A Joyful, Difficult Journey: A Birthday Tribute To My Son, Gideon

Posted: May 22, 2014 in Christian Living, Doubt

GideonToday is a very special day in the Tong household, as we celebrate our son Gideon’s 2nd birthday. What makes today more special than any other birthday? Well, unknown to us before delivery, Gideon’s body was not forming exactly right in the womb. He had a severe birth defect known as bladder exstrophy, a rare defect that affects 1 in 40,000 babies. His hips were rotated out slightly and therefore his pelvis did not properly close. This allowed his bladder to “pop through” and form on the outside of his body. Along with this condition come an epispadias, bowel issues, bladder problems, and possible neurological problems at the base of the spine. What began as a normal delivery turned into an emergency flight to Louisville and a conversation with a pediatric urologist who had only one failed exstrophy operation on his resume.

They sent us home from Louisville, assuring us that Gideon was in no immediate danger. We were instructed to cover his bladder in saran wrap. A relative did some research for us and uncovered Dr. Gearhart at Johns Hopkins, the top bladder exstrophy surgeon in the world. Over the next year and a half, Gideon would have three major surgeries at Hopkins. His first surgery was an analplasty along with some work on his bladder. The second surgery, lasting about 13 hours and a six-week stay at the hospital, was his closure – getting the bladder in and the hips corrected. The third surgery was to correct his epispadias. Not counting regular check-ups, Gideon should only have one more major surgery and a couple of minor ones over the next 15 years. After all the repairs, he will be pretty much a normal guy with a few “special” variations (like no belly button).

Post-opbladder

 

 

 

 

 

 

 

 

This surgery marked the most trying time in the life of our family. Our marriage was strained, I wrestled with high blood pressure, and our sanity was pushed to its limits. However, we have endured thus far and our family is better for it. Looking back, I’m not sure I would change anything. Having briefly shared the story, let me give you a few things we learned from this experience.

  • God is unchanging, good, and loving. Despite our suffering, God’s character remains unchanged. My wife, Sarah, struggled with being angry at God, but we both learned over time that suffering is not always punishment. God longs for our ultimate good, which is to know him, and often suffering is what drives us there. As C.S. Lewis said, “God whispers in our pleasures, and shouts in our pains.” Despite our suffering, the great truths of the Gospel remain fixed, a firm foundation.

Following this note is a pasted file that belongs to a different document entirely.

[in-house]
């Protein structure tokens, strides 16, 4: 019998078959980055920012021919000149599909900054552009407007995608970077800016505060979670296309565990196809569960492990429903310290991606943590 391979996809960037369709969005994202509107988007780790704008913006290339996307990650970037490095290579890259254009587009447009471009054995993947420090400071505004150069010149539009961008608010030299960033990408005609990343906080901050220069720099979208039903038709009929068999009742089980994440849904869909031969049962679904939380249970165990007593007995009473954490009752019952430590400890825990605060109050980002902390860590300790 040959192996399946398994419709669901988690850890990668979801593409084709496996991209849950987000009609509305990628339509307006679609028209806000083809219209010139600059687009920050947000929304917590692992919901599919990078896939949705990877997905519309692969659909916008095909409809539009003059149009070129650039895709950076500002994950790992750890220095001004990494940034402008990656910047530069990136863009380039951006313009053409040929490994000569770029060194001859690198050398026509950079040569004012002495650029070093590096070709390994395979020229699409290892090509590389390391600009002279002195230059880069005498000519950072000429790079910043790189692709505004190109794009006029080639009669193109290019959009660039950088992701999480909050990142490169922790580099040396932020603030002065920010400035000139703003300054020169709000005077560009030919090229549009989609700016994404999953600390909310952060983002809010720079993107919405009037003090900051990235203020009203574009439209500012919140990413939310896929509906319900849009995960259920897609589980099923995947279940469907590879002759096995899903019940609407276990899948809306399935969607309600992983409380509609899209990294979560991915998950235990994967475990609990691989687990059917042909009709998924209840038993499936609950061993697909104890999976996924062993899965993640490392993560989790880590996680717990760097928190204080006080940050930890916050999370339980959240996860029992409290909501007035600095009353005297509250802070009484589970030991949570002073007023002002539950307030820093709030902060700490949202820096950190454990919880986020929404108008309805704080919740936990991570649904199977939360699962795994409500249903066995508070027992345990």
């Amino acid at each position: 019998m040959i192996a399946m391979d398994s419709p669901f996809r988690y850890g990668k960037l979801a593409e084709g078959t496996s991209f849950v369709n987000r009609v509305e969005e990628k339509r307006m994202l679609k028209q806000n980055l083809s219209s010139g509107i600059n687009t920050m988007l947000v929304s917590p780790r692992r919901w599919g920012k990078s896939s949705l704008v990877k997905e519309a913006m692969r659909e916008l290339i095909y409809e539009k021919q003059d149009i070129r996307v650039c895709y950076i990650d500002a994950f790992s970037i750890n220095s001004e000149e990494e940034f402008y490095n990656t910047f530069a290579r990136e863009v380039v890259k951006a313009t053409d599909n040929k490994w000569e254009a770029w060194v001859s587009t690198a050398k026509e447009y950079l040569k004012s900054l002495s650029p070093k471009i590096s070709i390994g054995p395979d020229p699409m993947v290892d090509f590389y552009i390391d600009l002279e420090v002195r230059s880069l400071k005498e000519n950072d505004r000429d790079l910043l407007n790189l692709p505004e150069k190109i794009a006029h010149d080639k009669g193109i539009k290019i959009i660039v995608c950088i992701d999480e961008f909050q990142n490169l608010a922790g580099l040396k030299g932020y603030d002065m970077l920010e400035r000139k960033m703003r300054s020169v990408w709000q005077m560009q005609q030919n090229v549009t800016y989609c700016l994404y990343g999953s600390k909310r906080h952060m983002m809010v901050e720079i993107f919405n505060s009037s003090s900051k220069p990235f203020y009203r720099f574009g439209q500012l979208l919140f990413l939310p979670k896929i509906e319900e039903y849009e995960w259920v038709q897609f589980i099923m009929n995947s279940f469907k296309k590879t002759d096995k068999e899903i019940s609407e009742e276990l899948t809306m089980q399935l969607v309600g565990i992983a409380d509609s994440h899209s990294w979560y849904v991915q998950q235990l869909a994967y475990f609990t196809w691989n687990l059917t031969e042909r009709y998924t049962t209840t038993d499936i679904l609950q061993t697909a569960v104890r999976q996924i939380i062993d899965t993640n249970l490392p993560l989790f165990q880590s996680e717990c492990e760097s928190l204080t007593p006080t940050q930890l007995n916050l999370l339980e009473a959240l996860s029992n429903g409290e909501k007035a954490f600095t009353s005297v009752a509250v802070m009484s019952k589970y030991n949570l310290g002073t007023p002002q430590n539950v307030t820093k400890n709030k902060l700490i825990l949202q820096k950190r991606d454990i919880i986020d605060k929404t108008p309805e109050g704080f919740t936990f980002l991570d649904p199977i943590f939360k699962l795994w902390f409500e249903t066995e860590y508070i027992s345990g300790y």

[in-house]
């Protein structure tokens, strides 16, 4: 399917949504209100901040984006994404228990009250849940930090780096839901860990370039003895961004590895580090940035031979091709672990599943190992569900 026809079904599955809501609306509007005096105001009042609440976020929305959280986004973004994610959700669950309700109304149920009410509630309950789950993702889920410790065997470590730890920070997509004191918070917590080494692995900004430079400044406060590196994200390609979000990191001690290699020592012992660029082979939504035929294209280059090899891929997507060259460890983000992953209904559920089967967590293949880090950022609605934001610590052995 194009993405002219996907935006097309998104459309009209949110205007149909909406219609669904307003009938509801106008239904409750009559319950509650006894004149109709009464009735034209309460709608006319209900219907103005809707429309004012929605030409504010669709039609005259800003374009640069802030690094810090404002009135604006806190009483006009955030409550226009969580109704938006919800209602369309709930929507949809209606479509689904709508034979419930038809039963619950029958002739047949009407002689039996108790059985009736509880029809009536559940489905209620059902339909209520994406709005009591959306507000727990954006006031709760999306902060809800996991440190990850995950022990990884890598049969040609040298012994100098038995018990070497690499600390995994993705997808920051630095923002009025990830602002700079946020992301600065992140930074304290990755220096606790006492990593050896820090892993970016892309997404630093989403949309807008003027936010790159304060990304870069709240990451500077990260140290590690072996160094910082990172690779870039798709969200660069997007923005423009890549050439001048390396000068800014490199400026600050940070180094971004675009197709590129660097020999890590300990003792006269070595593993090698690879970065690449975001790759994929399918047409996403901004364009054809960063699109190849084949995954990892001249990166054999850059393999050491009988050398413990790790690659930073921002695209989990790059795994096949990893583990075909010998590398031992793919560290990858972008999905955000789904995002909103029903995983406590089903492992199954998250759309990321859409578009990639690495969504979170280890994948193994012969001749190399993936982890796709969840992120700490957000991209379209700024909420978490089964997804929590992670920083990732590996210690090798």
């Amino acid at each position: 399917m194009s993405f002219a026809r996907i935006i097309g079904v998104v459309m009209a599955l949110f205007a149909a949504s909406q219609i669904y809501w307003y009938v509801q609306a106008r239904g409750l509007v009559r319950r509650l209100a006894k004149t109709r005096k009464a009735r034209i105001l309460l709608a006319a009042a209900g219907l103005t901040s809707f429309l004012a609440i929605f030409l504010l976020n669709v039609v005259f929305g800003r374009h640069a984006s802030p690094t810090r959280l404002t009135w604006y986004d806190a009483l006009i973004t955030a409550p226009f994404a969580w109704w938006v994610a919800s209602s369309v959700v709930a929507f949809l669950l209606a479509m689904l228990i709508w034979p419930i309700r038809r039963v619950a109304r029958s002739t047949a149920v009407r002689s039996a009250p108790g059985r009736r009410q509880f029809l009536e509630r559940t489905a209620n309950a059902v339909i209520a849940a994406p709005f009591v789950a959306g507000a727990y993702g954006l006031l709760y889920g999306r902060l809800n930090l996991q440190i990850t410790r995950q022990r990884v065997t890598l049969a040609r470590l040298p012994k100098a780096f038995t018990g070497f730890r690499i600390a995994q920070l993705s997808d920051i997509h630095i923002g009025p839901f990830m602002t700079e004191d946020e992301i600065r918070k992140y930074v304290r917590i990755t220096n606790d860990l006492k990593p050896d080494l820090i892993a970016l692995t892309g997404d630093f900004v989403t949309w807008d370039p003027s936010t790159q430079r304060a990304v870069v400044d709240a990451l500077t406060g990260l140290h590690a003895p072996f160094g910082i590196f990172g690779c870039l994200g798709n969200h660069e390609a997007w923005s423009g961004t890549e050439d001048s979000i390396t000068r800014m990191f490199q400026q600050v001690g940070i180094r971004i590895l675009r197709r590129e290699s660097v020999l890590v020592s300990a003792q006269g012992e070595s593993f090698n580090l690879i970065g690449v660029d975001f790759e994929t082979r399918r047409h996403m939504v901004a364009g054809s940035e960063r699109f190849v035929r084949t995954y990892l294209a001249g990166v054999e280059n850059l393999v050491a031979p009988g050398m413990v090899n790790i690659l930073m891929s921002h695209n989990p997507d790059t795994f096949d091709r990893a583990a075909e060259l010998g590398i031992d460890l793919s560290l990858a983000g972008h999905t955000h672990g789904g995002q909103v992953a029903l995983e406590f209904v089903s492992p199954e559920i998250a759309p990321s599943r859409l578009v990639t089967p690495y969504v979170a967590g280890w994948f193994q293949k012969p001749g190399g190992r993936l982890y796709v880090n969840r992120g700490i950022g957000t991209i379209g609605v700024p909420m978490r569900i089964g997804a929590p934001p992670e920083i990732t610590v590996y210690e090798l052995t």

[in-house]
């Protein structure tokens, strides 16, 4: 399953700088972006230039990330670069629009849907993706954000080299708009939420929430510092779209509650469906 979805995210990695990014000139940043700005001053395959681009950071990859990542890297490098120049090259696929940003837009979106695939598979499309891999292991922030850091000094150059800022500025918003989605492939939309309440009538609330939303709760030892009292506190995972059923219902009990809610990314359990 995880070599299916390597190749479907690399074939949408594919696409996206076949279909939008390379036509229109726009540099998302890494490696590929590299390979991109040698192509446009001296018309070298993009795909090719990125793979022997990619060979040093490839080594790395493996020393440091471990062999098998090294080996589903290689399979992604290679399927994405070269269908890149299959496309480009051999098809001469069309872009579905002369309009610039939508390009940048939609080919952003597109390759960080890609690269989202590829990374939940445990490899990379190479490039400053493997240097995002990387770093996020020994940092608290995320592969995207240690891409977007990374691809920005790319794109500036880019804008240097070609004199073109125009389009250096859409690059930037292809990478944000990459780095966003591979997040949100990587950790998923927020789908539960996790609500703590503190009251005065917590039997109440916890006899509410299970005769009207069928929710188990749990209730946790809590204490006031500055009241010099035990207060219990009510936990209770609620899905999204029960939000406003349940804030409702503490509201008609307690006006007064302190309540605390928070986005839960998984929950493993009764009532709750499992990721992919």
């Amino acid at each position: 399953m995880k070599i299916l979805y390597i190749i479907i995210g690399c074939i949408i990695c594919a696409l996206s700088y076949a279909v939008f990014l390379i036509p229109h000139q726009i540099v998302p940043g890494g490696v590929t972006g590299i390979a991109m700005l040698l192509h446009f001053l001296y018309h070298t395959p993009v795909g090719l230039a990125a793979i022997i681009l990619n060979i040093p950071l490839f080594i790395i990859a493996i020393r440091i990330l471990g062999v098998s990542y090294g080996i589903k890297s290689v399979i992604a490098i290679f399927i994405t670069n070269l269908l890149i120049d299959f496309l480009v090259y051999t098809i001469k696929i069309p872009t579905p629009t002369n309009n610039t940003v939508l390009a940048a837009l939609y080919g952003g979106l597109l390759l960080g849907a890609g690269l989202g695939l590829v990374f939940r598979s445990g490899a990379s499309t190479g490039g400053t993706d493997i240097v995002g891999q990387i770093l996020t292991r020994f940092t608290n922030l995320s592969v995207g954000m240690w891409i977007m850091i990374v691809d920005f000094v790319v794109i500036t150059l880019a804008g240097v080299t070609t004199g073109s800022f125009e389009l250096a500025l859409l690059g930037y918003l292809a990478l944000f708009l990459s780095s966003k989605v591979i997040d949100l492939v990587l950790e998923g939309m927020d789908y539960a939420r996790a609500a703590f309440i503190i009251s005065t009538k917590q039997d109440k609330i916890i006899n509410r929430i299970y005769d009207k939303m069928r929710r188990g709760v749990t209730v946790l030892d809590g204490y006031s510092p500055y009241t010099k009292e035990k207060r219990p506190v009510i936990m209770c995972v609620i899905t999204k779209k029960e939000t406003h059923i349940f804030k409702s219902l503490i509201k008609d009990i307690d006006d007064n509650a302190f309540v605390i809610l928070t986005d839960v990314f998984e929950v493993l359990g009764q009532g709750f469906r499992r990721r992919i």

• Modern medicine is wonderful. I cannot say enough about the staff at Johns Hopkins, and especially Dr. Gearhart and his team. I have learned to love that place and the gift they gave our family. What a great and godly gift of service to mankind is the medical profession.
  • Suffering is for our good. No one volunteers to suffer. Suffering hurts, it is painful, and it weighs down our soul. However, the character forged through the fires of suffering is precious, and obtained in no other place. I know that I am a sinful person in need of growing in godliness, and the suffering our family endured propels us toward that good. I see it as a good gift of God to be shaken from the trivialities of this world to gain a heavenly perspective.
  • We are not our bodies. I have written often of the distinction between body and soul, yet this experience put feet on my belief. You see, if Gideon was nothing more than his physical body, then I have reason to despair, because his body is flawed – it has defects. He will endure pain, trials, and suffering. But I believe Gideon is not his body, but rather a soul. His body is just his garment, to be thrown off at the end of this life. His character and soul are much more important than his body. So while we suffer over the pain of his condition, we suffer with joy and hope. 2 Corinthian 4:16-18 says, “So we do not lose heart. Though our outer self is wasting away, our inner self is being renewed day by day. For this light momentary affliction is preparing for us an eternal weight of glory beyond all comparison, as we look not to the things that are seen but to the things that are unseen. For the things that are seen are transient, but the things that are unseen are eternal.
  • I love my family. This experience has brought our family together in a special way. My bond with my wife is stronger now than ever. I love all my children more, and I have a special bond with my youngest son, Gideon. This trial has snatched away complacency with a more active love, and for that I am thankful.

Kids

 

Gid eating

 

 

 

 

 

 

 

Jordan

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